The dangers of specifying “how”

13 April 2011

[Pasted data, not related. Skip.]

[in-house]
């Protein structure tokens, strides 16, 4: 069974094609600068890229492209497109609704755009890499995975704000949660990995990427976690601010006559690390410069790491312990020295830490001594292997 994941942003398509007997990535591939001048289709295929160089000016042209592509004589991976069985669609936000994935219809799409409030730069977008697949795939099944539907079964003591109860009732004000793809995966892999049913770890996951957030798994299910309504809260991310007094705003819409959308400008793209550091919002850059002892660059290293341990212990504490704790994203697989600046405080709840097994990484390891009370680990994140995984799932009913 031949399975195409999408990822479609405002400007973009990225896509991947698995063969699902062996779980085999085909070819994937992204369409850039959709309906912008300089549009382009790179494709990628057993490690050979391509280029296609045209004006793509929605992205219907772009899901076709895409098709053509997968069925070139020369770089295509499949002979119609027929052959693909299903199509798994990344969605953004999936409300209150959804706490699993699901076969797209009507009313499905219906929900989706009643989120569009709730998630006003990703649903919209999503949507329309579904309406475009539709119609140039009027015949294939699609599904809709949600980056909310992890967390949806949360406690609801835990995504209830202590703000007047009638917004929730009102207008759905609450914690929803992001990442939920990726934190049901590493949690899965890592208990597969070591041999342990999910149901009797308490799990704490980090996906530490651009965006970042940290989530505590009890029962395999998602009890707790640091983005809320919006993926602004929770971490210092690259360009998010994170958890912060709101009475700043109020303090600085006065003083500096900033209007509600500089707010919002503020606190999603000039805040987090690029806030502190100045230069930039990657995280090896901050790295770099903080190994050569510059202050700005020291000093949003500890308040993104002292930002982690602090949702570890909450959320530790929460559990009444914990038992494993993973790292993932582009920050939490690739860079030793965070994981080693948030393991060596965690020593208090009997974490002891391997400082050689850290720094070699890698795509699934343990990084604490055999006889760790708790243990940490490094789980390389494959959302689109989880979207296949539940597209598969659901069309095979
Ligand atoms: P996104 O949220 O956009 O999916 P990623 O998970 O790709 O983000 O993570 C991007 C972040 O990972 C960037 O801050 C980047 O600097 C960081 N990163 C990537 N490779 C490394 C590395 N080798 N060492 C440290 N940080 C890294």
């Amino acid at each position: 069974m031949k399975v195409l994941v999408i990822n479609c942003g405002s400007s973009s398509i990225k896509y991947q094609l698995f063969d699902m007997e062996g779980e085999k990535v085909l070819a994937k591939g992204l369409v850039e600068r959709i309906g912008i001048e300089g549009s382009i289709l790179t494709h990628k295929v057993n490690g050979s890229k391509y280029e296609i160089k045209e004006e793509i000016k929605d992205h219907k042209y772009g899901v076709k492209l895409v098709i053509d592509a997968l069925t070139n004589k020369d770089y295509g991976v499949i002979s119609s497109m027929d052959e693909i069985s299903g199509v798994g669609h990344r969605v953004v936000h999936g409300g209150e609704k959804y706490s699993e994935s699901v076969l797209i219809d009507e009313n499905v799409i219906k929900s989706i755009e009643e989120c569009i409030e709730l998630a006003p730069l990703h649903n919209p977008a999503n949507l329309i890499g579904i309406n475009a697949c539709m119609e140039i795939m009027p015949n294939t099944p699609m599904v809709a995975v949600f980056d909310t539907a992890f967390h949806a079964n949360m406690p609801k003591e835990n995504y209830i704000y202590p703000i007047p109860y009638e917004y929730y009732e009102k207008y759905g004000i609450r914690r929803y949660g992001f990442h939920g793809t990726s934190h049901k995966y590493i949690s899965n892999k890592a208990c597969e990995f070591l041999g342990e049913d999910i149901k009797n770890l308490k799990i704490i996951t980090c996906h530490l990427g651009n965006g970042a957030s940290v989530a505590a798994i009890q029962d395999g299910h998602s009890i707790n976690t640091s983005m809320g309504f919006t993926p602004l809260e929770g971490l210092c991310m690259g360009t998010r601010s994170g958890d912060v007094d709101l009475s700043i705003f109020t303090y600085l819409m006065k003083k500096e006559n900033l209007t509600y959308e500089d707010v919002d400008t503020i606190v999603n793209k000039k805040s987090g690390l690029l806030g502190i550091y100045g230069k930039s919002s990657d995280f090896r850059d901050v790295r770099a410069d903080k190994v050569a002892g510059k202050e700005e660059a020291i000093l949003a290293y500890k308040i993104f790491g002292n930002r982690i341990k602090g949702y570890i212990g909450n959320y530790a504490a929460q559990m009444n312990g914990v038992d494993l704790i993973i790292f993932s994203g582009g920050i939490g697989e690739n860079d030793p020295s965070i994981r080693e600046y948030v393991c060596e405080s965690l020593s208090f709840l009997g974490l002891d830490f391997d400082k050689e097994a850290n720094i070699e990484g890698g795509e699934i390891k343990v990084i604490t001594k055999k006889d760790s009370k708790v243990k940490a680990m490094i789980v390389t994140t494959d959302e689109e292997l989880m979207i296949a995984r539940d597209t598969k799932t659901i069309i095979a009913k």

This week has seen the publication of a major report in my “other life” as Chair of the Commission for a Sustainable London 2012 The report was accompanied with a small flurry of media appearances that saw me interviewed for TV, radio, some of the mainstream press and lots of specialist sustainability publications. We even recorded our own short video to help the process. The media reaction to a predominantly positive report has been almost universally negative, following the announcement that although the Olympic Delivery Authority will meet their carbon reduction target of 50 per cent, they will achieve this using only 9 per cent renewable energy - and not the 20 per cent that was originally targeted. The media is full of “green targets missed” headlines and quotes from my friend Darren Johnson of the Green Party describing it as a “miserable result”. In interviews I tried to support the ODA’s decision, which I genuinely believe is best for the environment, society and use of public funds. Some media provided balanced reporting, others were determined not to let facts get in the way of a good story. All this happened because the ODA tried to specify “what” they plan to achieve (50 per cent carbon reduction), and “how” they would achieve it (20 per cent renewable energy). By failing one element of the strategy and replacing it with another commendable initiative - providing energy efficiency services to local homes and schools - the ODA has been hung out to dry as a failure. Although I remain convinced history will judge them to have set new standards of sustainability in many areas. But I do think it is a lesson for us as purchasers not to be tempted to be too prescriptive when specifying sustainability requirements. In my experience it is often best to specify what you want and leave the market to work out how this can be achieved. The ODA itself provides a great example. They simply put a high weighting to carbon footprint for their procurement of concrete and left it to the market to compete on both price and sustainability. Lo and behold, the most sustainable supplier also proves to be the cheapest. Ultimately I believe the Olympic Park can get close to zero carbon by having a longer term plan to deliver energy from waste, and the 20 per cent target for renewable energy is simply a staging point in a longer term ambition. Sustainability is a long game and it requires purchasers to look beyond the next deal and observe the bigger picture. Our profession can help to make sense of some of this madness if we get it right.
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